Before, I would skip flossing because I’d tell myself that I’ll just do it tomorrow. And I’m only skipping one day. But now, I have it in my head that flossing is on Wednesday and Sunday. I don’t need to skip it if I’m only doing it twice a week. Then over time, I’ll realize that it’s not too difficult. And I can extend this habit to Friday’s. Until eventually I’m flossing every day because it doesn’t feel like a chore. And it actually feels weird when I don’t do it! That is the sign of a fully established habit.

It’s Okay To Break The Chain

This does go completely against Seinfeld’s chain method. I get it. You do something every day to get better at it. But you can’t start out that way. You have to build up to it. Ideally, you do want to floss every day. But you can’t immediately start flossing every day. Because this is why we fail at our goals so often. This is why we never completely form habits.

Tracking non-daily weekly goals sets us up for easy wins. And these easy wins keep us motivated. And excited to keep going. With small requirements, we are less likely to fail. We don’t like failing. Failing means we quit. This way, our motivation stays constant.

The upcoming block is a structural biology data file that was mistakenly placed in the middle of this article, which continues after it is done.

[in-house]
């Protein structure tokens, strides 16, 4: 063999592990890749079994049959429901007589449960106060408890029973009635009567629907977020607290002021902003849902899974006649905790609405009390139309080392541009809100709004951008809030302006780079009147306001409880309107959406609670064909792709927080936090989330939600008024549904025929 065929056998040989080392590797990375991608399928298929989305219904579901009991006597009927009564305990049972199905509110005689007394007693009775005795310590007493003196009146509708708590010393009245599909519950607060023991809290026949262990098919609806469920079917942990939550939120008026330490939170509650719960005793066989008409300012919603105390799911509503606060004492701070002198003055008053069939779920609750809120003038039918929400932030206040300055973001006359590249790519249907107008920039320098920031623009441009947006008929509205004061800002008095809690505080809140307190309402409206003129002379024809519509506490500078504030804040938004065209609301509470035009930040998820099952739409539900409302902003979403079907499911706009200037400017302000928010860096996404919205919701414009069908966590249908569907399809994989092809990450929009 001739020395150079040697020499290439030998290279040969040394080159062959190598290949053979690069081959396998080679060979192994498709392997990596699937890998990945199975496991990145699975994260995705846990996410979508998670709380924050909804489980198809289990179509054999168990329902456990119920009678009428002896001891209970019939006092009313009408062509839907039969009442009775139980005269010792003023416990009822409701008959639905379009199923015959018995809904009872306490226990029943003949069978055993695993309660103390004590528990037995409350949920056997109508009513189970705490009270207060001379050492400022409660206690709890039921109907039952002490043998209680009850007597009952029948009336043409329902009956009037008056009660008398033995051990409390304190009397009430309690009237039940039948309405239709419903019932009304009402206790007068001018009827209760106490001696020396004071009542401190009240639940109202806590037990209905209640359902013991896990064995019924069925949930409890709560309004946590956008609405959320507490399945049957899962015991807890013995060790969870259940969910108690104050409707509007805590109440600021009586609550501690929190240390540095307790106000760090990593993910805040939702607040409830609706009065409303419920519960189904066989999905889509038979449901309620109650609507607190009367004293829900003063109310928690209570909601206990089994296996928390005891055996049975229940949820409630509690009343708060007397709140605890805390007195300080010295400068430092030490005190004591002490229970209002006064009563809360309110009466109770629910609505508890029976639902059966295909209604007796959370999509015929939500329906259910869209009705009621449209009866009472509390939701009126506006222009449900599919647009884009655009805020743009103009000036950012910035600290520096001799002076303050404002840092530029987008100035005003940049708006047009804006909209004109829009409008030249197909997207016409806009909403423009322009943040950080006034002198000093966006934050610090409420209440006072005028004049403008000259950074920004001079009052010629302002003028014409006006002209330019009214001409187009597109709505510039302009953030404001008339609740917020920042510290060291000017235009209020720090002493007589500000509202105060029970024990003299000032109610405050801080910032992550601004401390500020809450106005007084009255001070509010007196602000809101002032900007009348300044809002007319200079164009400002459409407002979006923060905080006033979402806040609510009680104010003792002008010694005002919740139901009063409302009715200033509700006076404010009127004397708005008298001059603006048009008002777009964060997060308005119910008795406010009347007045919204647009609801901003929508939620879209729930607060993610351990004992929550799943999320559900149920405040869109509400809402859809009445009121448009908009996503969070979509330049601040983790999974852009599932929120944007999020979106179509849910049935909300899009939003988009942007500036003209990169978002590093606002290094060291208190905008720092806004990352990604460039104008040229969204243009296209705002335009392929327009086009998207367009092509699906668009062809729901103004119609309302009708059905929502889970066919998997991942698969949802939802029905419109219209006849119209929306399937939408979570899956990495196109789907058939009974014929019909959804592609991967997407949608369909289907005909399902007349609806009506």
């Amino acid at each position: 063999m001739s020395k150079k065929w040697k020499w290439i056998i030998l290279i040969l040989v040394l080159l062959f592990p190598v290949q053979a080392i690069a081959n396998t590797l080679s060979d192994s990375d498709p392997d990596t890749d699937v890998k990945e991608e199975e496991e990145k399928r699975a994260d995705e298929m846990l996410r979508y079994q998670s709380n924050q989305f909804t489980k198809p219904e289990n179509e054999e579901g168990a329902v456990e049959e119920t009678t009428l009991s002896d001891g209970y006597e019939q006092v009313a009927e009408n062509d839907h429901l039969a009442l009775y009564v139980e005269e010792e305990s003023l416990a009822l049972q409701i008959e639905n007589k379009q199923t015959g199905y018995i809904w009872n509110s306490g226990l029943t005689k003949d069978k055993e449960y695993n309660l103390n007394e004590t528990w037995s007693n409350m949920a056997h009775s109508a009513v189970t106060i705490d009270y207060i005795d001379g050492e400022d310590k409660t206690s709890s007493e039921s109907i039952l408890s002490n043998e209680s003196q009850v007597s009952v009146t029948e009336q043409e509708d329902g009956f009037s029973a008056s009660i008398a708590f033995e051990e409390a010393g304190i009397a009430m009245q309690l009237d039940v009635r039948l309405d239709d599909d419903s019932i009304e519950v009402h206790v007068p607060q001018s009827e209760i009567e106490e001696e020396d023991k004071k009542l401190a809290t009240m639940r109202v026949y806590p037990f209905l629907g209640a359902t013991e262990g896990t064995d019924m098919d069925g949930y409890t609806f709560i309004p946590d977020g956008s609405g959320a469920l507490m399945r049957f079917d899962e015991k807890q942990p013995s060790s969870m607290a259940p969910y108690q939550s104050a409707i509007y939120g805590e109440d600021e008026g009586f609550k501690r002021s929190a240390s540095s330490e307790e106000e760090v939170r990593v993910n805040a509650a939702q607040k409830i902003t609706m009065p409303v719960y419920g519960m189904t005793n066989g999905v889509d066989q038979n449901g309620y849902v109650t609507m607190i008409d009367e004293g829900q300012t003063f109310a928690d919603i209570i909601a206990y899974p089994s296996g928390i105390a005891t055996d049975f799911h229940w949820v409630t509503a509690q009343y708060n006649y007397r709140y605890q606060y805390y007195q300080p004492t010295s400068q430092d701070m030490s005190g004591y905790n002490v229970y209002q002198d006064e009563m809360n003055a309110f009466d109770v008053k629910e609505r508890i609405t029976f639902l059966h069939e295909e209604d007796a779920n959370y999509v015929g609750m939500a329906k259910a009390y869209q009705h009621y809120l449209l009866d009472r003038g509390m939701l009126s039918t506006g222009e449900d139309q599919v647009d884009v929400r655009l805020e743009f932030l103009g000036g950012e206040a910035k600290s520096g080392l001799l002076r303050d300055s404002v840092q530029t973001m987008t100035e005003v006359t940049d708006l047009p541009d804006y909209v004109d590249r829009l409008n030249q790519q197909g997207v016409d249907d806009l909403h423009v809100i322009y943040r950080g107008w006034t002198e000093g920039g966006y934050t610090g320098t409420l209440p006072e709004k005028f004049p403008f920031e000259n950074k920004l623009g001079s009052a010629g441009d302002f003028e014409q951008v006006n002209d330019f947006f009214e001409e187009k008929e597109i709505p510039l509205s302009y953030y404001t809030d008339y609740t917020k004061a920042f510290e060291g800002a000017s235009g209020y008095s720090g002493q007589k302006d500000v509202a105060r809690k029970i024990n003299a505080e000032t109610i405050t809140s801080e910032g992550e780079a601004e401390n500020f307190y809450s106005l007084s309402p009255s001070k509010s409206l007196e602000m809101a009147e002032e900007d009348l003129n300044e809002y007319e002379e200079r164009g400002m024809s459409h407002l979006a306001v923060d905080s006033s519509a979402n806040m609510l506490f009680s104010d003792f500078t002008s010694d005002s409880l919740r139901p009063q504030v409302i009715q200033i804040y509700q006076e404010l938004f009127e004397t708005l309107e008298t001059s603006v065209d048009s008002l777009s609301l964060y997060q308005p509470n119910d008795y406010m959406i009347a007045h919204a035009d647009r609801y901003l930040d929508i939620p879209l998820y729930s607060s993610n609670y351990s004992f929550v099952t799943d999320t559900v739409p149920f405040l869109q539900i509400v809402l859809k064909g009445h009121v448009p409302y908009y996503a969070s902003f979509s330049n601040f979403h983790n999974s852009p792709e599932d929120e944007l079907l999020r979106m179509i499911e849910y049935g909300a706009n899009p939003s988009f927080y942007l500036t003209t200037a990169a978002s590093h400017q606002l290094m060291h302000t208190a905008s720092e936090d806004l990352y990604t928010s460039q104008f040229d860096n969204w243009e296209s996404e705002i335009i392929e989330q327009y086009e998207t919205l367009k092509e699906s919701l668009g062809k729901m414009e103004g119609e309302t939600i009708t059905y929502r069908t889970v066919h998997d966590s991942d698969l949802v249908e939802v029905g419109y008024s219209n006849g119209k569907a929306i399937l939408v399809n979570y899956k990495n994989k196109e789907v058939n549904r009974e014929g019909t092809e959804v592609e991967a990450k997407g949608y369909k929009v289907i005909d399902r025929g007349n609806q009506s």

Having a routine means your goals are flexible. Yes you should floss every day. But flossing four times a week is still better than not at all.

How To Track Weekly Goals

I’ve been successfully using my weekly habit-creation spreadsheet since June. In that time I have started flossing daily, cleaning up the kitchen before bed, and a few other habits part of my bedtime routine. I am trying to form new habits. But not too many at once.

Also remember, you won’t create a habit or reach a goal, if it doesn’t follow your life value. Every goal you make should be based on something you value in your life. You need to know why you have these goals in the first place. Many times, we are actually going after someone else’s goals. Thinking this is what we need to do to be successful.

What do you value? Health, Family, Friends? What are you doing each day to make sure your life follows those values? Some of these types of goals aren’t measurable. But that’s okay as long as you know why you want to do them at all.


8 Replies to “Prevent Burn Out By Not Completing Tasks Every Day”

  1. Great post! I cringe every new years when I see people’s “plans” for working out. “I will run 5 miles every day!” What? Even I don’t run every day and I’ll bet marathon runners don’t run every day. I always liked the just do something for 5, 10, 15 minutes rule. Whatever it takes. I did that with ukulele when I didn’t like the music we were learning in class. But I stuck to the 15 minute rule and got through that not so great time and now practicing has become a habit that does feel weird if I don’t do every day. But even now I can go a day here and there without doing it and still I have the habit.